Google reveals technical details behind Pixel astronomical photography

In October, Google unveiled its latest Pixel 4/ Pixel 4 XL smartphone. It features a 90Hz high refresh rate display, a rear dual camera, and new technology for faster face unlocking and gesture recognition. For those who focus on photo-taking, the introduction of the Night Sight night photography feature provides an impressive astronomical photography experience. If you’re interested in the technical details behind it, the search giant has revealed more in its blog.

Google reveals technical details behind Pixel astronomical photography

(From: Google, via Neowin)

In the article, Google details the Night Sight features of the Pixel 4 smart machine and the technical challenges it faces during build.”

Engineers explain ediths in all aspects of shooting low-light sky images, including exposure time, fixed dark currents, and thermal pixels to help with scene composition, autofocus, and proper handling of sky images in dark environments.

Exposure is one of many challenges in low-light photography. The light that enters the camera sensor determines the brightness of the image. To do this, the camera requires longer exposure times, but this can easily lead to motion blur or star-track in the night sky.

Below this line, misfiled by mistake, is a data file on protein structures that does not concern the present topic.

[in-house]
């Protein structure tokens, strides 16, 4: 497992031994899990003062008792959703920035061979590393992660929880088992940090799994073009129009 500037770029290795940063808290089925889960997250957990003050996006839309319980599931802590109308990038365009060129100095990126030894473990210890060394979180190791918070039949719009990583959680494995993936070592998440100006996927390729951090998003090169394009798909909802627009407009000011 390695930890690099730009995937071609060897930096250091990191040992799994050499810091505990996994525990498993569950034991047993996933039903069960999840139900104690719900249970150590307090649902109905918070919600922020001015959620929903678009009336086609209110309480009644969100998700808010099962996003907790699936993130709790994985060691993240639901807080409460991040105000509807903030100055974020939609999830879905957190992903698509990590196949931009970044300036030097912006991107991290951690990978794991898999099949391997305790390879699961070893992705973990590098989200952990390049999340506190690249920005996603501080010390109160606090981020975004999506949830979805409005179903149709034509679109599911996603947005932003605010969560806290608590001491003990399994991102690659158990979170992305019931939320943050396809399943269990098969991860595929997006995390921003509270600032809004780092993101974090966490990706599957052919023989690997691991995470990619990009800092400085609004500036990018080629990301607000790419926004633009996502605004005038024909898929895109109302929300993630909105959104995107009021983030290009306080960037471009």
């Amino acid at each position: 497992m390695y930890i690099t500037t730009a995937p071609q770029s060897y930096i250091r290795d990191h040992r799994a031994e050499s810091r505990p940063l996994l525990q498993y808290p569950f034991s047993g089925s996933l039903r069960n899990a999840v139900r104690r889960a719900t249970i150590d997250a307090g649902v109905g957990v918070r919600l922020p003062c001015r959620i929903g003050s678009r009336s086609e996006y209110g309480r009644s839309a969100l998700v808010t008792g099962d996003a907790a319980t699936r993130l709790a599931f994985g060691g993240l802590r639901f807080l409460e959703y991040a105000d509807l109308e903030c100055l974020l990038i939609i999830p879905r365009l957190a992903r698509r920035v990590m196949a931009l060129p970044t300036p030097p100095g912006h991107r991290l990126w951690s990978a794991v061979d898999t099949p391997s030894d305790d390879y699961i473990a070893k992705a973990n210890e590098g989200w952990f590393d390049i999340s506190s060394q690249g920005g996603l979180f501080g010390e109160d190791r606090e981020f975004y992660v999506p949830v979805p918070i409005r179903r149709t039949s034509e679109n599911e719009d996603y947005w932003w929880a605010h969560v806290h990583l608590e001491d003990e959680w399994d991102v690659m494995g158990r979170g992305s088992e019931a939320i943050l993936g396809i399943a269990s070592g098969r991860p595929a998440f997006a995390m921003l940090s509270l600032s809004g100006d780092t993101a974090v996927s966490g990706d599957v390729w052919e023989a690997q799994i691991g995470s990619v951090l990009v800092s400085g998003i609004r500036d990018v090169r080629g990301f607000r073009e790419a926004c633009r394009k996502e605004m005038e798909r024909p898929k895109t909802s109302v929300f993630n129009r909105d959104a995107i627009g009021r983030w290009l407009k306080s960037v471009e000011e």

Google reveals technical details behind Pixel astronomical photography

Imagine the marks left in the photo of the taillights of a car on the road at night, the camera that inadvertently moves, and the slight shift in the light. The motion of the star also leaves a mark on the image.

To do this, the Pixel team overcame this problem by taking 15 frames of images in a short exposure time of 16 seconds. The post also details other interesting aspects, such as efforts to reduce hot pixels.

Small bright spots may appear on images taken in low-light environments. With machine learning and trained convolutional neural networks to identify the sky in an image, the Pixel camera app can precisely process it to avoid over-bright skies.

Google reveals technical details behind Pixel astronomical photography

The importance of this work is that the overexposed night sky can cause the photos to look like they were taken during the day. With proper processing, not only can the contrast of the image be improved, but the image can be reduced by performing “sky-specific noise reduction”.

Finally, the Pixel team has some interesting technical tips for interested friends to enhance the night shooting experience for devices such as the Pixel 3, Pixel 3a, and Pixel 4.

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